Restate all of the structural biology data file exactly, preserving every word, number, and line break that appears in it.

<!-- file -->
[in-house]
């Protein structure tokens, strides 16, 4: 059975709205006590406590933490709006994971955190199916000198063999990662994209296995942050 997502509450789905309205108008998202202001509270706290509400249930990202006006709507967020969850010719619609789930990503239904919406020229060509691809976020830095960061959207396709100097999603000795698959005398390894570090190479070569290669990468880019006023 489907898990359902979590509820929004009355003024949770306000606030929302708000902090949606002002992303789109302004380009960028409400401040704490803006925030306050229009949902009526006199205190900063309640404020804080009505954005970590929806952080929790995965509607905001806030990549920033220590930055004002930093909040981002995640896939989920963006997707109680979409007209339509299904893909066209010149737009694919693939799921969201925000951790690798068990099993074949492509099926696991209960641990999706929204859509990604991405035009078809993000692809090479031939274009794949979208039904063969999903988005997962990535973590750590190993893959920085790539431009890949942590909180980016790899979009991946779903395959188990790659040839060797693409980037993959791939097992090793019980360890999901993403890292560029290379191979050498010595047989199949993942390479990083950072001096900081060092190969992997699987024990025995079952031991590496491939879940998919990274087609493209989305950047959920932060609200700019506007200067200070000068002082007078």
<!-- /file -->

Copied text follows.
[in-house]
């Protein structure tokens, strides 16, 4: 059975709205006590406590933490709006994971955190199916000198063999990662994209296995942050 997502509450789905309205108008998202202001509270706290509400249930990202006006709507967020969850010719619609789930990503239904919406020229060509691809976020830095960061959207396709100097999603000795698959005398390894570090190479070569290669990468880019006023 489907898990359902979590509820929004009355003024949770306000606030929302708000902090949606002002992303789109302004380009960028409400401040704490803006925030306050229009949902009526006199205190900063309640404020804080009505954005970590929806952080929790995965509607905001806030990549920033220590930055004002930093909040981002995640896939989920963006997707109680979409007209339509299904893909066209010149737009694919693939799921969201925000951790690798068990099993074949492509099926696991209960641990999706929204859509990604991405035009078809993000692809090479031939274009794949979208039904063969999903988005997962990535973590750590190993893959920085790539431009890949942590909180980016790899979009991946779903395959188990790659040839060797693409980037993959791939097992090793019980360890999901993403890292560029290379191979050498010595047989199949993942390479990083950072001096900081060092190969992997699987024990025995079952031991590496491939879940998919990274087609493209989305950047959920932060609200700019506007200067200070000068002082007078």